To me, all these things are what make ‘Daredevil‘ one of the most unique and intriguing characters in the Marvel universe. The character resonates with me in a way that not many other characters do. The very concept of a blind superhero was enough to interest me, but his abilities and emotional complexity is what put him on my personal pedestal. Matthew Murdock lost his sight at a very young age when a radioactive substance splashed into his eyes, whilst attempting to save an old man from the truck carrying said substance. Initially, you’d think being blinded is quite possibly one of the most nightmarish experiences a person could go through, considering how much humans rely on their sight. But Matt made it his mission to transform his disability into a strength. A strength that he could later use to commit more acts of heroism like the one that cost him his sight. Not only did he lose his sight, but Matt also lost his boxer father, Jack ‘the devil’ Murdock, who refused to intentionally lose a fight for a mobster. Jack used to encourage Matt to not become a fighter like him, but instead study to become a lawyer or doctor to make the world a better place. Like so many other superheroes have shown, loss is a powerful motivator, and Matt was then motivated to support his father’s wish, but also to bring the criminals who murdered his father to justice. This led to the dual lifestyle that Matt leads as lawyer-by-day and vigilante-by-night. This bipartite personality reflects the different ways of how we choose what the ‘right’ thing to do is. We like to keep our loved ones close as they inspire us to be our best selves, using our knowledge and rationality to defend others and resolve injustices. This is the Matt Murdock in all of us. On the other hand, it is only human to give into our emotional impulses, and resolve injustices by whatever means necessary, even if it sometimes means pushing away our loved ones. In other words, sometimes we simply need to ‘let the devil out‘. This is the Daredevil in all of us.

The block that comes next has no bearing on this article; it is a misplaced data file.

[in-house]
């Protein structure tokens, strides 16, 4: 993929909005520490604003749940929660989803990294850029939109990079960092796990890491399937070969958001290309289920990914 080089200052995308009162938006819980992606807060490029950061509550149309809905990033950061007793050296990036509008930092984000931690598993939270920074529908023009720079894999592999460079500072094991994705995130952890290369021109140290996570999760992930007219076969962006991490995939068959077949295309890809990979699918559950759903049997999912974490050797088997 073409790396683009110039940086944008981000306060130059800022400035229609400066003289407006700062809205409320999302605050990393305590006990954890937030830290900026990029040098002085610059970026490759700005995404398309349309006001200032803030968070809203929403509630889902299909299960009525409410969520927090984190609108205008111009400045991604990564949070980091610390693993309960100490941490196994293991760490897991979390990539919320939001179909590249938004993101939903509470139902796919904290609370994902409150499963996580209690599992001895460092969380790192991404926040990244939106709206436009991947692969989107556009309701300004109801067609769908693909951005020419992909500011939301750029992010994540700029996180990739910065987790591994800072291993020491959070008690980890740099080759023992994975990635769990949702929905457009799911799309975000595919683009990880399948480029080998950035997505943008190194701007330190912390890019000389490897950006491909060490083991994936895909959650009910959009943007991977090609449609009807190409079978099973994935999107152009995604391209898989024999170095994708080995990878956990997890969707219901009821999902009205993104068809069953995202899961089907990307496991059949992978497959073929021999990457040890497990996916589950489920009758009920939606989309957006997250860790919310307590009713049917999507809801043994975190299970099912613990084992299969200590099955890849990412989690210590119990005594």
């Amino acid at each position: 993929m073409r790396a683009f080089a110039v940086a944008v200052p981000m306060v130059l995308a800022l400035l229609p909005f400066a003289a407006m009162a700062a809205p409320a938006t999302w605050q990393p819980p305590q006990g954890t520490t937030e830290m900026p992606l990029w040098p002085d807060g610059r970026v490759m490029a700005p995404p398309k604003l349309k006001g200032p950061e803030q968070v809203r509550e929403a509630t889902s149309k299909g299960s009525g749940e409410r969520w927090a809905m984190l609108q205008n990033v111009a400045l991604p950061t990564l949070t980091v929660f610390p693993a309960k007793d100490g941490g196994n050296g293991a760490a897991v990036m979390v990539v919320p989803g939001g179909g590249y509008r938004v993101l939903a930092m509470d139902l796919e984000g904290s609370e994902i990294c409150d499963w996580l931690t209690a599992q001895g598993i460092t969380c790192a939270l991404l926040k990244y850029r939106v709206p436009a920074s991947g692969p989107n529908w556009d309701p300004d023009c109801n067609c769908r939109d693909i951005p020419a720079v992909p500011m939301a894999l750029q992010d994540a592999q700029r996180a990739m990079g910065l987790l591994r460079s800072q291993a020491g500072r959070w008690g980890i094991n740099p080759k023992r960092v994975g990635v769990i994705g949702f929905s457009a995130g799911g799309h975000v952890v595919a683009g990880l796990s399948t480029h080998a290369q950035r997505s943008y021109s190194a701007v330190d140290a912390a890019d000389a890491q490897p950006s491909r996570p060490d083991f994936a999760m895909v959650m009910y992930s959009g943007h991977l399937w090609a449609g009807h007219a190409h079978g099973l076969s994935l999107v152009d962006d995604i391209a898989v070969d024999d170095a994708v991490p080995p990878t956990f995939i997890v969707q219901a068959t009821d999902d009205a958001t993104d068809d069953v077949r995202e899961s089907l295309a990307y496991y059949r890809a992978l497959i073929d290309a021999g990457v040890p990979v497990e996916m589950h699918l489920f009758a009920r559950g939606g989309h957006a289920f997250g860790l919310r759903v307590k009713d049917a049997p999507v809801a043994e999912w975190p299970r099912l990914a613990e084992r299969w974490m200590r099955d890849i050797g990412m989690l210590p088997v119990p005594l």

The world of Daredevil and Matt Murdock is perfectly encapsulated in Netflix’s Daredevil series. This is the series which first absorbed me into the character and his world. The series opens with its protagonist sitting in a confession box admitting he needs to ‘let the devil out’, setting up for something which will blur the line between right and wrong. What separates this series from other Marvel TV shows and movies is its perceptiveness and grit. It isn’t afraid to explore deeper themes and make flawed characters likeable. Its reliance on dark, grainy cinematography to encapsulate a much darker comic book story rather than overusing CGI makes it much more grounded and real than most other Marvel properties. Season 1 isn’t just a superhero show – it’s a 13-episode character drama about how far protagonists and antagonists are willing to push the moral boundaries to do what they believe is ‘right’. Charlie Cox’s performance as Matt Murdock is possibly my favourite portrayal of a comic book character; he is to Daredevil what Robert Downey Jr was to Iron Man. He brings likability and emotional complexity to a flawed character, similarly to the antagonist of the series, Wilson Fisk, portrayed by Vincent D’Onofrio. Fisk does unspeakable things throughout the series, but still manages to provoke feelings of empathy and understanding with the audience. He is intimidating, anxious, calculating, and somehow empathetic all in one. He doesn’t need superpowers or weapons to show his power. Simply by displaying the effect he has on people and what he makes them do for him before he even appears on screen is enough to show how much of an unstoppable force he is, and how he truly lives up to his comic book alias, ‘The Kingpin’.